When code doesn’t work within the specifications, it’s 100% broken. It won’t compile, the web server throws an error, or gives the wrong output. Writing and design almost always sorta work…even a first draft or an initial design communicates something to the reader/viewer. When the code works within the specifications, it’s done. The writing or design process is never done; even a great piece of writing or the best design can be improved incrementally or even scrapped altogether to go in a different and potentially more fruitful direction. Maybe, for me, programming’s definite ending is what makes it so enjoyable. The flow state comes from knowing that, while the journey is difficult and maddening and messily creative (just as with writing or design), there’s a definite point at which it’s done and you can move on to the next challenge.
-Jason Kottke @


“One of the fascinating parallels between science and philosophy concerns how this concept has been anticipated by the Chinese philosopher and provocateur Zhuangzi. According to Zhuangzi, the “ultimate happiness” (zhi le) is gained when we have learned to “let go,” engaging in activities for their own sakes without any ulterior motives. In such a state all human actions become spontaneous and fresh, childlike in their intensity. On the highest level we transcend our egos and merge with the Dao, or the way, the underlying unity that embraces all things in the Universe.
Zhuangzi’s typical examples of people who have achieved this state are artisans, butchers and craftsmen — you might call them “blue collar sages.” One of the most celebrated examples recounts the virtuosity of butcher Ting. Ting is cutting up an ox for his Master Wen-Hui, and his activity is described in the following way:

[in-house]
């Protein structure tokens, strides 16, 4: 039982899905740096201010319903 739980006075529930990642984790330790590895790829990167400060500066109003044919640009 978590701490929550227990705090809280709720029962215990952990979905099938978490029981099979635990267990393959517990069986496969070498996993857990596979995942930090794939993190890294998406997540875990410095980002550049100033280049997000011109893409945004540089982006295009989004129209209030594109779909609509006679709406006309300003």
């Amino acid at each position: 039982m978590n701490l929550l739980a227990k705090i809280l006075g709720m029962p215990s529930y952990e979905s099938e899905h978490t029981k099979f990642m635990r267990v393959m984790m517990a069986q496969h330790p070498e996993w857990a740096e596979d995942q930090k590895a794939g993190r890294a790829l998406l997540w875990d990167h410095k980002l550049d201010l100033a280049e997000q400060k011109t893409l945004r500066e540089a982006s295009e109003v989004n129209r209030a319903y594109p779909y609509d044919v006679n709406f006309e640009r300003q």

At every touch of his hand, every heave of his shoulder, every move of his feet, every thrust of his knee — zip! zoop! He slithered the knife along with a zing, and all was in perfect rhythm, as though he were performing the dance of the Mulberry Grove or keeping time to the Ching-shou music.
“When Ting is asked by his Master how he could achieve such skill, Ting responds:
What I care about is the Way, which goes beyond skill. When I first began cutting up oxen, all I could see was the ox itself. After three years I no longer saw the whole ox. And now — now I go at it by spirit and don’t look with my eyes. Perception and understanding have come to a stop and spirit moves where it wants.
“Ting goes on to explain how this state of mastery is achieved:
However, whenever I come to a complicated place, I size up the difficulties, tell myself to watch out and be careful, keep my eyes on what I’m doing, work very slowly, and move the knife with the greatest subtlety, until — flop! the whole thing comes apart like a cloud of earth crumbling to the ground. I stand there holding the knife and look all around me, completely satisfied and reluctant to move on, and then I wipe off the knife and put it away.